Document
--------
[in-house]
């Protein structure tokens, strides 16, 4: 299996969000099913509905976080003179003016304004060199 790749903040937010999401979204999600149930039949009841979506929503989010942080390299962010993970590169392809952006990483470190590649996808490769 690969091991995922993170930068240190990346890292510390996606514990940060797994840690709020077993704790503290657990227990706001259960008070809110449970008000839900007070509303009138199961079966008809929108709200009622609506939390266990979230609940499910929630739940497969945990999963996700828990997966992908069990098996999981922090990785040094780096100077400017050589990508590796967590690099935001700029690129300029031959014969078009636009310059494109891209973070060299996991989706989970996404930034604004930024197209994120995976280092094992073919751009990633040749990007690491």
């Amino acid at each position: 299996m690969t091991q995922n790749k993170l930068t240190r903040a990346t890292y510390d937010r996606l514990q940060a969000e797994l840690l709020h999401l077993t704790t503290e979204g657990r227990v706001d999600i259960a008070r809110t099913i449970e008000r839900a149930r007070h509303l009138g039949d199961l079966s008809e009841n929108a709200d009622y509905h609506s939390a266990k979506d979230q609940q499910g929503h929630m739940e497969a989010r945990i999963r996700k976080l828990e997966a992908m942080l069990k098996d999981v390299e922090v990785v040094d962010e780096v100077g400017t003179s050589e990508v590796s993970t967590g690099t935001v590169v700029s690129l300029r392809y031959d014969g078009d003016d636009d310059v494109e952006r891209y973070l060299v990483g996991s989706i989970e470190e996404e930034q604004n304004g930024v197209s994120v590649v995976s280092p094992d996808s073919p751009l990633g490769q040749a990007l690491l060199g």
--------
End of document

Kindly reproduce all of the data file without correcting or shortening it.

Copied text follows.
[in-house]
């Protein structure tokens, strides 16, 4: 299996969000099913509905976080003179003016304004060199 790749903040937010999401979204999600149930039949009841979506929503989010942080390299962010993970590169392809952006990483470190590649996808490769 690969091991995922993170930068240190990346890292510390996606514990940060797994840690709020077993704790503290657990227990706001259960008070809110449970008000839900007070509303009138199961079966008809929108709200009622609506939390266990979230609940499910929630739940497969945990999963996700828990997966992908069990098996999981922090990785040094780096100077400017050589990508590796967590690099935001700029690129300029031959014969078009636009310059494109891209973070060299996991989706989970996404930034604004930024197209994120995976280092094992073919751009990633040749990007690491």
């Amino acid at each position: 299996m690969t091991q995922n790749k993170l930068t240190r903040a990346t890292y510390d937010r996606l514990q940060a969000e797994l840690l709020h999401l077993t704790t503290e979204g657990r227990v706001d999600i259960a008070r809110t099913i449970e008000r839900a149930r007070h509303l009138g039949d199961l079966s008809e009841n929108a709200d009622y509905h609506s939390a266990k979506d979230q609940q499910g929503h929630m739940e497969a989010r945990i999963r996700k976080l828990e997966a992908m942080l069990k098996d999981v390299e922090v990785v040094d962010e780096v100077g400017t003179s050589e990508v590796s993970t967590g690099t935001v590169v700029s690129l300029r392809y031959d014969g078009d003016d636009d310059v494109e952006r891209y973070l060299v990483g996991s989706i989970e470190e996404e930034q604004n304004g930024v197209s994120v590649v995976s280092p094992d996808s073919p751009l990633g490769q040749a990007l690491l060199g």